Farm innovators ‘glow’ in sunrise industry

Article written by Michele Shirlow featured in the Farm Week 10/11/2016

A key feature of the agri-food industry here its increasing commitment to innovation especially in terms of new product development. I’ve seen – and enjoyed – so many new products at Year of Food and Drink events, especially country markets, that have been held across Northern Ireland over the past year.

Our farms, as this newspaper has chronicled over the past decade in the reports from Ian Harvey, have long been a source of great innovation in sectors such as mechanical engineering, food and drink, retailing, hospitality, environmental schemes and tourism facilities. I believe that he has covered some 700 innovations in farms across the country.michele

The newspaper, in addition, has provided the only regular coverage of smaller food and drink enterprises here over many years. So many of the most adventurous and ambitious smaller food and drink firms began life as farm diversification projects in which farming families have invested time and other resources, taken risks, to create new businesses.

A number of our larger food companies, furthermore, are still firmly rooted in farming, the most notable being farmers’ co-operatives such as United/Dale Farm, Fane Valley, and LacPatrick/Ballyrashane. Fane Valley’s Linden Foods is at the forefront of new products for premium retailers such as Marks and Spencer. Mash Direct, now a UK leader in convenience foods, is based on the family farm and last week win the prestigious UK Manufacturing Excellence Award – a tremendous achievement. Cloughbane Farm Foods in Pomeroy has also collected a string of awards for quality and innovation.

Other major companies including Moy Park are still closely linked to farms across Northern Ireland and are pioneering exciting new products for retail multiples. These companies are also creating rewarding careers for young people in disciplines ranging from strategic marketing to IT and engineering.

It’s clear to me that the agri-food industry here has long punched above its weight and in so many areas. Agri-food is very definitely a sunrise industry, one with immense potential in both short and long terms, and not the sunset sector that some in positions of responsibility seem to think.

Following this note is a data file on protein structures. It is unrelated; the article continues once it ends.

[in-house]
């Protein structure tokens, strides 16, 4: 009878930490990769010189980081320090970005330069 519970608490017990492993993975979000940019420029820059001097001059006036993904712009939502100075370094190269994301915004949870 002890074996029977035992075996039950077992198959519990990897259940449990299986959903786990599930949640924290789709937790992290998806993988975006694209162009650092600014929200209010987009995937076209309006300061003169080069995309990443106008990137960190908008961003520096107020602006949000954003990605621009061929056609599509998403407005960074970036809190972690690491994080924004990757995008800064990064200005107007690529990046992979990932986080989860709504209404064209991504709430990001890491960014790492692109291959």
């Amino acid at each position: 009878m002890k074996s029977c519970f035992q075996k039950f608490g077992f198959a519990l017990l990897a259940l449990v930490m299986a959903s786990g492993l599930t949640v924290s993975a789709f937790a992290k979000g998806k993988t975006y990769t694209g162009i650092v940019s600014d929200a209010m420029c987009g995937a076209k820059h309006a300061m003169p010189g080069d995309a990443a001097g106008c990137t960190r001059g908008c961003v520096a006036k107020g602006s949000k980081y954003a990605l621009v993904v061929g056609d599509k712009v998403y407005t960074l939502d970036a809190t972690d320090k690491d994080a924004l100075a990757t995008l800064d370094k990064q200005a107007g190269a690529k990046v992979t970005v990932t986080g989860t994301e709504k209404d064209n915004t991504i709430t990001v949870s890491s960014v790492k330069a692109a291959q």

Innovation, of course, is recognised as being vital to enhancing economic growth, offering benefits for investing companies such improved productivity, greater efficiency and enhanced responsiveness to customer needs. Coming up with original products and processes can deliver faster turnaround times, increased value-added through improved products and greater customer exposure through enhanced marketing.

Opportunities presented by the ever-expanding global marketplace, the main theme of those who support the UK’s withdrawal from the EU, only exist if the industry is ready, willing and able to exploit them. This also demands enhanced marketing activities and greater support for smaller firms in particular. What will happen to EU-backed R&D and innovation programmes post-Brexit is uncertain. Clarification is needed as soon as practicable about the UK Treasury’s approach to such important funding for our most important manufacturing industry.

It is essential then that we continue to invest in imaginative thinking within companies, both large and small and across all sectors. Key innovation support bodies such as CAFRE, AFBI and university centres of excellence must have access to funding for novel thinking and new products being developed by companies here.

Our food and drink industry is capable of producing the quality products with taste and provenance and responding to the demands of an ever-changing marketplace, especially the United Kingdom and the Republic of Ireland, both of which will remain crucially important post-Brexit.